It is critical that the right data are measured. If this does not occur, any improvement effort would likely fail. The team would ideally measure variables that will have a direct impact on the outputs. In choosing the type of data to collect, one should consider the time/cost of data collection, how those data tie into customer expectations, and the ability to obtain accurate data.
After a decision is made by the team on what to measure, the team also needs to provide an operational definition, the source of data (eg, LIS, log book), prepare a plan, and refine the process as needed. The operational definition is especially important when multiple people are involved in data collection. In the earlier example regarding chemistry stat turnaround time, "received" in the lab could be defined in multiple ways. Some laboratories would define the "received time" as the time the sample physically arrived in the lab (via courier or pneumatic tube) but some might define it as the time the sample is accessioned in the LIS.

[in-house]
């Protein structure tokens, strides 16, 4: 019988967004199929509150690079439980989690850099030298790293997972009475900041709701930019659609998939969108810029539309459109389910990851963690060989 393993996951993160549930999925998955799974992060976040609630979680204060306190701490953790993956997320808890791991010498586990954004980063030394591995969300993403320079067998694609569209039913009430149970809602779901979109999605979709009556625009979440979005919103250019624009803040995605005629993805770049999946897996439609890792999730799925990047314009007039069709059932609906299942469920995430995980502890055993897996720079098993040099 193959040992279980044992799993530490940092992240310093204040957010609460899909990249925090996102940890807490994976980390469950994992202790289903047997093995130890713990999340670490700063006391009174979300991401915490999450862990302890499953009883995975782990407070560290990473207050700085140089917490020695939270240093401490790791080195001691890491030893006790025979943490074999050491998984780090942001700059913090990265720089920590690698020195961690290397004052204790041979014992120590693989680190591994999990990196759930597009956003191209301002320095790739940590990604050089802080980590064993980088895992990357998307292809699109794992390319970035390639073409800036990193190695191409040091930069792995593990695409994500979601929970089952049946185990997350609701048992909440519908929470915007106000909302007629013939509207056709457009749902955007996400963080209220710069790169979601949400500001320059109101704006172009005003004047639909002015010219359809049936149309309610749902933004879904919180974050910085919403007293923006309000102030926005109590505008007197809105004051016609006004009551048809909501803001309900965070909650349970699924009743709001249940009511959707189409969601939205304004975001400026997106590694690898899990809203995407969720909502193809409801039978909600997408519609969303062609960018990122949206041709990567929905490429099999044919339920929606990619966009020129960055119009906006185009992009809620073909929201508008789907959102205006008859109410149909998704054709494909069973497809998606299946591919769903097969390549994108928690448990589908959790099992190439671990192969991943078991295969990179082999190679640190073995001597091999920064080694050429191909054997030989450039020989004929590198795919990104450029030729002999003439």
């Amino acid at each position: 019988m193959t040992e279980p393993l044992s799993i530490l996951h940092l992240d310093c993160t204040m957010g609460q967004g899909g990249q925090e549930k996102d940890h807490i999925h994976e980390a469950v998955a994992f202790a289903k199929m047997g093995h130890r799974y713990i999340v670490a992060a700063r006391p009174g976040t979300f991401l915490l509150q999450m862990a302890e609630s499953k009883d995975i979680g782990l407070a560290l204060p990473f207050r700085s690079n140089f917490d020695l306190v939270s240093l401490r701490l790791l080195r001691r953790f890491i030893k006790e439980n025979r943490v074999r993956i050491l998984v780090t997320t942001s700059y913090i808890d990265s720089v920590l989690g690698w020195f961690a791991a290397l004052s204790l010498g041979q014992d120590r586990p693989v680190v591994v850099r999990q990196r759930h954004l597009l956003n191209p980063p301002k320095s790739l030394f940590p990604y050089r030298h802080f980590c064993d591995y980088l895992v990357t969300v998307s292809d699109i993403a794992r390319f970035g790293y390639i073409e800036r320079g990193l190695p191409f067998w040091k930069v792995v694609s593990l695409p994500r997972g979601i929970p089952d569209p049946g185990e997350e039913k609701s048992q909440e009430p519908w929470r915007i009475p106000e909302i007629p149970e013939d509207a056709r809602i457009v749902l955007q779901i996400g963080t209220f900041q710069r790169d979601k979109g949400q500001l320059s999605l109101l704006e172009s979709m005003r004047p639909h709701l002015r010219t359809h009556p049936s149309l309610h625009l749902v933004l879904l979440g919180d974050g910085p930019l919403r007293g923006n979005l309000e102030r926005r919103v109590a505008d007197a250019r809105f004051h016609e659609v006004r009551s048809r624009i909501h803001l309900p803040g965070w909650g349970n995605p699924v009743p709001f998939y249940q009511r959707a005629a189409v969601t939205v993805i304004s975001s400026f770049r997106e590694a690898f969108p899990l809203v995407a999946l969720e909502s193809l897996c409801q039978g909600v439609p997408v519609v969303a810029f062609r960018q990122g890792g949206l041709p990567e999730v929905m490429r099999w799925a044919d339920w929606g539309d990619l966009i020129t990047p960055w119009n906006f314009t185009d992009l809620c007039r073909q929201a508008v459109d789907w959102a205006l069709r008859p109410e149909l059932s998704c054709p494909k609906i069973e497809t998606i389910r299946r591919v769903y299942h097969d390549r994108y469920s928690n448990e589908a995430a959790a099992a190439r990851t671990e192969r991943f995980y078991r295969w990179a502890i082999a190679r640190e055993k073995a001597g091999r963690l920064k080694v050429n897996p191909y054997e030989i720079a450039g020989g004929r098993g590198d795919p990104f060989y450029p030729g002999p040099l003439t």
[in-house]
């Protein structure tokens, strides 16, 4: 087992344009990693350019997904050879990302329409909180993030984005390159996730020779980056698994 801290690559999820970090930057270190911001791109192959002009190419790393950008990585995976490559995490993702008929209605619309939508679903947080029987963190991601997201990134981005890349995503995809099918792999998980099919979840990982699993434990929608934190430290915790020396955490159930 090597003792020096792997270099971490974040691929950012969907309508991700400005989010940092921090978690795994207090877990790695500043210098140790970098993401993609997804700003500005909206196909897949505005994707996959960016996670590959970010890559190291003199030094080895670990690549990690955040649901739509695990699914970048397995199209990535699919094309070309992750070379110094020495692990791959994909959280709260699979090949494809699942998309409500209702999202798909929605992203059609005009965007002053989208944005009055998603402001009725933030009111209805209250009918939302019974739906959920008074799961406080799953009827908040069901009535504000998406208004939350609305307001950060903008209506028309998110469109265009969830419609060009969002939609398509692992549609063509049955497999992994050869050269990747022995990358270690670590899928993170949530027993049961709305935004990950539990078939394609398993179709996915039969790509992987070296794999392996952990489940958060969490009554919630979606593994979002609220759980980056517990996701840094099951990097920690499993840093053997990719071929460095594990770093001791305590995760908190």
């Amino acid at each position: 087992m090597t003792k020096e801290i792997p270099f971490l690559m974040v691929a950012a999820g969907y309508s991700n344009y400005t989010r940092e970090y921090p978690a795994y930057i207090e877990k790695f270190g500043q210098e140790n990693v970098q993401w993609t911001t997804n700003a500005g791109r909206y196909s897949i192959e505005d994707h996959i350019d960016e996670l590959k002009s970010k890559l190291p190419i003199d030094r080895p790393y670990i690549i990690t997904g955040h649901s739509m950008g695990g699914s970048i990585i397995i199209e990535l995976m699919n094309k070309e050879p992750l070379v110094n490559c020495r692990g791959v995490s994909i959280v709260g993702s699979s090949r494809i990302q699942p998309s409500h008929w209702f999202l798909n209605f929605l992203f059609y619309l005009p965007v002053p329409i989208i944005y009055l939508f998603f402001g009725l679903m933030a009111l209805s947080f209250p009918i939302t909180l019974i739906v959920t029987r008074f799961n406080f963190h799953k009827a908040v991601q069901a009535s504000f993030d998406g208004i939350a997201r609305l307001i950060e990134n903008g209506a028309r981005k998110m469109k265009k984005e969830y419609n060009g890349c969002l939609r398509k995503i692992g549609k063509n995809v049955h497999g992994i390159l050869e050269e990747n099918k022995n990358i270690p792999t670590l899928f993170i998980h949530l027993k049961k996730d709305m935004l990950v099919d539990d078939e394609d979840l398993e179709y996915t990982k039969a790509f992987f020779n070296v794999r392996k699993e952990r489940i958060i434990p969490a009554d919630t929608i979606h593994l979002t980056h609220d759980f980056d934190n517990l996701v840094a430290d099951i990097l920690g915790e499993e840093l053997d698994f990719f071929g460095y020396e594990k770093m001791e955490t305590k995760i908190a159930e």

The team would then proceed to write up a data collection plan. Ideally, the time period of data gathering should be reflective of the normal workflow of the laboratory. A time period that includes major holidays (Thanksgiving, Christmas and New Year), or is at the peak of an outbreak (eg, H1N1 virus) or during student summer vacation, if this is a CLS teaching laboratory, might not be reflective of the normal operation of the laboratory and will lead to skewed results. The period of time to measure will vary depending on the project scope and the resources that are available. Generally 2-3 weeks of data should be sufficient.